Fort Triumph might not be the biggest victory for the genre, but there is plenty of fun combat to be had. While not genre defining, it's easy to get wrapped up in combat, and suddenly have a couple of hours fly by. The UI is hard to read at times, in both docked and handheld mode, but that was about my only complaint. I enjoyed Fort Triumph, but didn't fall in love.
Garden Story is not the apple of my eye, nor is it rotten. I enjoyed my time helping Concord clear the rot, especially with the boss fights, but by the third town (out of four) I felt I had picked more apples than I could eat in a week. Dungeons were exciting, but the other mechanics left a sour taste as they were introduced too late to matter and became another mechanic I could easily ignore. Garden Story simply was not my jam.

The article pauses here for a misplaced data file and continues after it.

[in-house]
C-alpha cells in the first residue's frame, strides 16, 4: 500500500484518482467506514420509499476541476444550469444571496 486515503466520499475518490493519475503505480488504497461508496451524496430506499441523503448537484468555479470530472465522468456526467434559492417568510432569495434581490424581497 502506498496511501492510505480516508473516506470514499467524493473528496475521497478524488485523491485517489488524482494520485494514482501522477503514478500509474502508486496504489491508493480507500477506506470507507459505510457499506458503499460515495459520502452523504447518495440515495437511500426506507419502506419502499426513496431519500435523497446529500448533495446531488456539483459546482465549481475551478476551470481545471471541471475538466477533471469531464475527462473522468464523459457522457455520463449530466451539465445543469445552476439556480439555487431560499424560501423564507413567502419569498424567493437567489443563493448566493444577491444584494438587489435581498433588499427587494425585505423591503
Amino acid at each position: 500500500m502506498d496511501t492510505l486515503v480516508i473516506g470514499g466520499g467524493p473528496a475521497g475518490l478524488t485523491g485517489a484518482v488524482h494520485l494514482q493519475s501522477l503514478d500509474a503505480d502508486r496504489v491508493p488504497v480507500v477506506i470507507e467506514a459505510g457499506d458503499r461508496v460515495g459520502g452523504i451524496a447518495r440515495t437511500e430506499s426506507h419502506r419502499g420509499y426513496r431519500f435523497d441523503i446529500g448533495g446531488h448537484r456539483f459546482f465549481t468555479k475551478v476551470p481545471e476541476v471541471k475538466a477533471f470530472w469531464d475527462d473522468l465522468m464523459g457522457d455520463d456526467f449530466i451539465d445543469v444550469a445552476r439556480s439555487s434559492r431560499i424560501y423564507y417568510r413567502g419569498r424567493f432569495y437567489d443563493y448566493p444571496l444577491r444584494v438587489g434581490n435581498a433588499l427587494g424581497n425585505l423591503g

Bus Simulator 21 is for everyone. Being able to cater to your playstyle from the most basic of set ups to as realistic as they can make it, the game gets its hooks in you after a few hours. I always wanted to run one more route before getting up from a play session. The vehicle AI leaves something to be desired, but we can all think of a few drivers that give us road rage.
Monster Harvest is retro in how it looks, which is great, but also in how it plays, which isn't as great. The gameplay doesn't feel addictive enough for a farming simulator, and the monster battle portion feels tacked on. I had fun with the game, but I never felt drawn into the world.